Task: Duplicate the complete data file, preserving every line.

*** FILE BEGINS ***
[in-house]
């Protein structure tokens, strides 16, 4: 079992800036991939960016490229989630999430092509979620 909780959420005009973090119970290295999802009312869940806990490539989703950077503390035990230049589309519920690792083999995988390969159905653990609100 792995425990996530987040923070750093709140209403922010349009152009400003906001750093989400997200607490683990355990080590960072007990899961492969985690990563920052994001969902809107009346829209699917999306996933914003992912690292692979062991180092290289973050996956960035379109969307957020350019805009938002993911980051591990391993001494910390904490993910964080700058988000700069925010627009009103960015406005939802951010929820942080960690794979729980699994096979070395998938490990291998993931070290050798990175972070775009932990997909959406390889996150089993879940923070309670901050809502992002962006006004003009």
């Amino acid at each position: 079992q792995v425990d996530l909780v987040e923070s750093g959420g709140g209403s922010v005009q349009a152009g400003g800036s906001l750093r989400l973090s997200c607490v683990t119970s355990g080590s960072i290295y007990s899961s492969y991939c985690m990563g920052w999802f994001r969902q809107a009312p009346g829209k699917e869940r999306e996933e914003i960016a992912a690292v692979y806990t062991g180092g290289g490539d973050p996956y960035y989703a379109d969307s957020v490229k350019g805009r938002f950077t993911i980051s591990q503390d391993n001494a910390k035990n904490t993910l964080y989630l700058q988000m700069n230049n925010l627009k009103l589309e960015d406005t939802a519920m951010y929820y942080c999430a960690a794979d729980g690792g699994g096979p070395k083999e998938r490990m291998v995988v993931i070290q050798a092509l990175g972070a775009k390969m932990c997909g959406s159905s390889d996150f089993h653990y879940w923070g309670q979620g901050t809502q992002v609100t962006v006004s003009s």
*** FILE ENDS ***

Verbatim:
[in-house]
């Protein structure tokens, strides 16, 4: 079992800036991939960016490229989630999430092509979620 909780959420005009973090119970290295999802009312869940806990490539989703950077503390035990230049589309519920690792083999995988390969159905653990609100 792995425990996530987040923070750093709140209403922010349009152009400003906001750093989400997200607490683990355990080590960072007990899961492969985690990563920052994001969902809107009346829209699917999306996933914003992912690292692979062991180092290289973050996956960035379109969307957020350019805009938002993911980051591990391993001494910390904490993910964080700058988000700069925010627009009103960015406005939802951010929820942080960690794979729980699994096979070395998938490990291998993931070290050798990175972070775009932990997909959406390889996150089993879940923070309670901050809502992002962006006004003009």
């Amino acid at each position: 079992q792995v425990d996530l909780v987040e923070s750093g959420g709140g209403s922010v005009q349009a152009g400003g800036s906001l750093r989400l973090s997200c607490v683990t119970s355990g080590s960072i290295y007990s899961s492969y991939c985690m990563g920052w999802f994001r969902q809107a009312p009346g829209k699917e869940r999306e996933e914003i960016a992912a690292v692979y806990t062991g180092g290289g490539d973050p996956y960035y989703a379109d969307s957020v490229k350019g805009r938002f950077t993911i980051s591990q503390d391993n001494a910390k035990n904490t993910l964080y989630l700058q988000m700069n230049n925010l627009k009103l589309e960015d406005t939802a519920m951010y929820y942080c999430a960690a794979d729980g690792g699994g096979p070395k083999e998938r490990m291998v995988v993931i070290q050798a092509l990175g972070a775009k390969m932990c997909g959406s159905s390889d996150f089993h653990y879940w923070g309670q979620g901050t809502q992002v609100t962006v006004s003009s």